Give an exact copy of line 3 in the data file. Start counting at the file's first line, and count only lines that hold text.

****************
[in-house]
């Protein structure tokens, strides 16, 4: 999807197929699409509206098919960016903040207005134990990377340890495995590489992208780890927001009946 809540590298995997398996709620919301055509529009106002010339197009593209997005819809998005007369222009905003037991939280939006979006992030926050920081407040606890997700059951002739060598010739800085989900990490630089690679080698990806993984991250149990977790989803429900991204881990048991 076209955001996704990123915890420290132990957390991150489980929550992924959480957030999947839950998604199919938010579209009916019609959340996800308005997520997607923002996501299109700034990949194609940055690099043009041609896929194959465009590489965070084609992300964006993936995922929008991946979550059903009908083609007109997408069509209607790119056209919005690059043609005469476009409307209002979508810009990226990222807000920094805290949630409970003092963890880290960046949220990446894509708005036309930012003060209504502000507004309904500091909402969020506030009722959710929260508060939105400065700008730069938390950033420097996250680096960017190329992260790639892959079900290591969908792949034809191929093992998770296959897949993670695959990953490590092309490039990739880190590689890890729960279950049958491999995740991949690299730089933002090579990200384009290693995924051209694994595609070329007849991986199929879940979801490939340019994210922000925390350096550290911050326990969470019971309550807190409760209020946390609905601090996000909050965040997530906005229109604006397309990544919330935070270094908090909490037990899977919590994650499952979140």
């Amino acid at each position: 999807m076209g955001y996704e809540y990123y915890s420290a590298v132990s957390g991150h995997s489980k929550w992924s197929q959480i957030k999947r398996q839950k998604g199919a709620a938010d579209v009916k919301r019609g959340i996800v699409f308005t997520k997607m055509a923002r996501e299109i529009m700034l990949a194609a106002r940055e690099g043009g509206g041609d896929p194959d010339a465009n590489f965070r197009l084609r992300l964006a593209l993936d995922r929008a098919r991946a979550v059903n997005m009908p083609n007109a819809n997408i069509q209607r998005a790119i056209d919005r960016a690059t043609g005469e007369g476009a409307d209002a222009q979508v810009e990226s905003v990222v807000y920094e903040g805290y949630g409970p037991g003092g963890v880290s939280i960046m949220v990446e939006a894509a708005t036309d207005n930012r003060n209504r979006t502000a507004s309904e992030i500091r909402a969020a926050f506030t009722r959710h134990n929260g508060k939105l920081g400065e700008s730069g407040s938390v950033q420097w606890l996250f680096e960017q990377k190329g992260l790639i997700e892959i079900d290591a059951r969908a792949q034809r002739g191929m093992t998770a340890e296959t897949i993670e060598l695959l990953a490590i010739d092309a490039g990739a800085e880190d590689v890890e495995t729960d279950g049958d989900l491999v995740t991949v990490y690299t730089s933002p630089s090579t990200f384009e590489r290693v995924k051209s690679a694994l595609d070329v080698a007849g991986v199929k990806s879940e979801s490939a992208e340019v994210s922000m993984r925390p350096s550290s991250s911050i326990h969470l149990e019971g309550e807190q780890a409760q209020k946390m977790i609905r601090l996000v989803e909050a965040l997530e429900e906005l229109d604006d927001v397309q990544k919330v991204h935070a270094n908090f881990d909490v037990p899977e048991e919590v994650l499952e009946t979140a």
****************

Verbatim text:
């Amino acid at each position: 999807m076209g955001y996704e809540y990123y915890s420290a590298v132990s957390g991150h995997s489980k929550w992924s197929q959480i957030k999947r398996q839950k998604g199919a709620a938010d579209v009916k919301r019609g959340i996800v699409f308005t997520k997607m055509a923002r996501e299109i529009m700034l990949a194609a106002r940055e690099g043009g509206g041609d896929p194959d010339a465009n590489f965070r197009l084609r992300l964006a593209l993936d995922r929008a098919r991946a979550v059903n997005m009908p083609n007109a819809n997408i069509q209607r998005a790119i056209d919005r960016a690059t043609g005469e007369g476009a409307d209002a222009q979508v810009e990226s905003v990222v807000y920094e903040g805290y949630g409970p037991g003092g963890v880290s939280i960046m949220v990446e939006a894509a708005t036309d207005n930012r003060n209504r979006t502000a507004s309904e992030i500091r909402a969020a926050f506030t009722r959710h134990n929260g508060k939105l920081g400065e700008s730069g407040s938390v950033q420097w606890l996250f680096e960017q990377k190329g992260l790639i997700e892959i079900d290591a059951r969908a792949q034809r002739g191929m093992t998770a340890e296959t897949i993670e060598l695959l990953a490590i010739d092309a490039g990739a800085e880190d590689v890890e495995t729960d279950g049958d989900l491999v995740t991949v990490y690299t730089s933002p630089s090579t990200f384009e590489r290693v995924k051209s690679a694994l595609d070329v080698a007849g991986v199929k990806s879940e979801s490939a992208e340019v994210s922000m993984r925390p350096s550290s991250s911050i326990h969470l149990e019971g309550e807190q780890a409760q209020k946390m977790i609905r601090l996000v989803e909050a965040l997530e429900e906005l229109d604006d927001v397309q990544k919330v991204h935070a270094n908090f881990d909490v037990p899977e048991e919590v994650l499952e009946t979140a």